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Mexico Gang Flies Banners Ahead Of Pope's Visit To Leon

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MEXICAN DRUG
AP

MEXICO CITY -- A drug gang unfurled banners in a Mexican city that Pope Benedict XVI is scheduled to visit next month, telling rival traffickers to keep out and keep the peace during the papal visit.

One of the banners was signed by The Knights Templar, a violent, pseudo-religious cartel from the neighboring state of Michoacan. The cloth banners with hand-painted messages were found and quickly removed on Tuesday, a few weeks after the local Roman Catholic archdiocese had issued a public plea to drug gangs not to mar the Pope's visit with violence.

"We just want to warn that we do not want more groups in the state of Guanajuato. Confrontations will be inevitable. You have been warned, New Generation, we want Guanajuato in Peace, so don't think about moving in and much less causing violence, precisely at this time when His Holiness Benedict XVI is coming," according to the sign. Municipal police sent a photo of the banner to The Associated Press.

"New Generation" refers to a rival gang from the neighboring state of Jalisco, which is believed to be allied with the powerful Sinaloa drug cartel. The two groups, along with the Zetas, have been locked in battles in all three states.

Rife with misspellings and abbreviations, and daubed in red paint on white cloth, the banner and two other, similar messages had been hung from bridges at heavily traveled intersections in Leon on Tuesday. Several others were found in other towns in Guanajuato state.

Police spokesman Gabriel Cordero said in an e-mail that the banners had been taken down and handed over to federal prosecutors.

On Jan. 22, Leon Archbishop Jose Guadalupe Martin Rabago called on drug cartels to observe a sort of truce during the Pope's visit.

"To those who do evil, if my words can reach them, I would tell them to realize that we are living times of grace and peace, and that they should help by allowing all these people to come to an event that is totally respectable, and not to take advantage to do anything that could lead to an experience of mourning and death," Rabago told reporters.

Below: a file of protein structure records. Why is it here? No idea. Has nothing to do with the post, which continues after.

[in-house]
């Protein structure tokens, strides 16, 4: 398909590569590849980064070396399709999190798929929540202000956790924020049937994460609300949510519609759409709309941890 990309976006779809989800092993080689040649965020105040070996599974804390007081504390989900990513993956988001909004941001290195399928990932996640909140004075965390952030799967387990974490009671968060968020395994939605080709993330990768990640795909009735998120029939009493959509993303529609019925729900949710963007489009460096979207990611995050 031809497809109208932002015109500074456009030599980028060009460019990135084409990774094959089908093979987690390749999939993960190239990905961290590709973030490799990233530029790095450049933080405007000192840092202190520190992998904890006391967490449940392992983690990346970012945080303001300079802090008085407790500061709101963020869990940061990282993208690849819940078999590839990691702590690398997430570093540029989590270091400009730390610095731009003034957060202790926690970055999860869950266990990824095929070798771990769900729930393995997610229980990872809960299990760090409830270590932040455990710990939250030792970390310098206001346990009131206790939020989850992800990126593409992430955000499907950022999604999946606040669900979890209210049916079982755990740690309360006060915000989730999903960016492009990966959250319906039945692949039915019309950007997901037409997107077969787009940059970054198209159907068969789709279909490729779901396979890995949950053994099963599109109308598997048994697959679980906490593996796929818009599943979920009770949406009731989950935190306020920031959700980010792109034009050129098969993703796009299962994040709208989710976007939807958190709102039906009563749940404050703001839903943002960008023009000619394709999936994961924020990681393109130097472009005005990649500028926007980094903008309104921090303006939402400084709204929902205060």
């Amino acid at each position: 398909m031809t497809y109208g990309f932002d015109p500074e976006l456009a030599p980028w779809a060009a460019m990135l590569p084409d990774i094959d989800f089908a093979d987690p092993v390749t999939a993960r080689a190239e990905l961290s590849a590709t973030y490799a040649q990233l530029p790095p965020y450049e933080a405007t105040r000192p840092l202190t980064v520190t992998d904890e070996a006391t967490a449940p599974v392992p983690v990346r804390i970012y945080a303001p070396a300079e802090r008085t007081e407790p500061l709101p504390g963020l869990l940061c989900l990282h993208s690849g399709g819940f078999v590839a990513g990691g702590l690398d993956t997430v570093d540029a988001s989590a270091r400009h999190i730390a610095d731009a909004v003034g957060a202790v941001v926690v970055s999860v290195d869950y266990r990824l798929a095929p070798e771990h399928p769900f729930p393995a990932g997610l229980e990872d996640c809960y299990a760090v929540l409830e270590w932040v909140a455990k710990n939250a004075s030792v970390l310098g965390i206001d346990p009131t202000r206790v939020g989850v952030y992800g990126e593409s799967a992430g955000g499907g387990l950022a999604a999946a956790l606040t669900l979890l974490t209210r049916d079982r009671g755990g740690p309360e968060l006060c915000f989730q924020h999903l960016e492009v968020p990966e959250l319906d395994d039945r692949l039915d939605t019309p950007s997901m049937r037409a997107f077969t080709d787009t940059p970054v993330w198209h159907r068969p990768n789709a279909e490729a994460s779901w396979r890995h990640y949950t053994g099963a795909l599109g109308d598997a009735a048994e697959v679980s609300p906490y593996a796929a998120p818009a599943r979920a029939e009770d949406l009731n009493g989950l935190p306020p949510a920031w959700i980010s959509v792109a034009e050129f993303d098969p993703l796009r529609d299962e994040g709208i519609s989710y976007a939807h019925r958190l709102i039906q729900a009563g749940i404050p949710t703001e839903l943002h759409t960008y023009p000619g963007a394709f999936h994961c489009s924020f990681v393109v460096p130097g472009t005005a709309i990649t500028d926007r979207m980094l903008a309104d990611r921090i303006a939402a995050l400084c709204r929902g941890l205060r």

"I trust that in their hearts, they are human in the end, there is enough sensitivity to respect people's lives."

It was not clear if the gang's banners were a direct response to that plea. Thee city of Leon has largely been spared the brutal executions and shootouts that have hit Michoacan, the Knights Templars' home state.

The Templars in the past have cast themselves as defenders of the people, often using such banners.

In July, the cartel passed out copies of a booklet containing its "code of conduct," which claimed its members are prohibited them from killing for money or using drugs.

Taking its name from a medieval Roman Catholic order of religious warriors who fought Muslim armies for control of Jerusalem, the Knights Templar cartel has been blamed for murders, extortion, drug trafficking and attacks on police.

Federal Interior Secretary Alejandro Poire, the country's top domestic security official, said only that "in Guanajuato, there will be security, based on the rule of law," when asked about the banners.

Father Raul Villegas, the spokesman for the Leon archdiocese, also downplayed the banners Tuesday and said they won't affect planning for the pope's visit, his office said.

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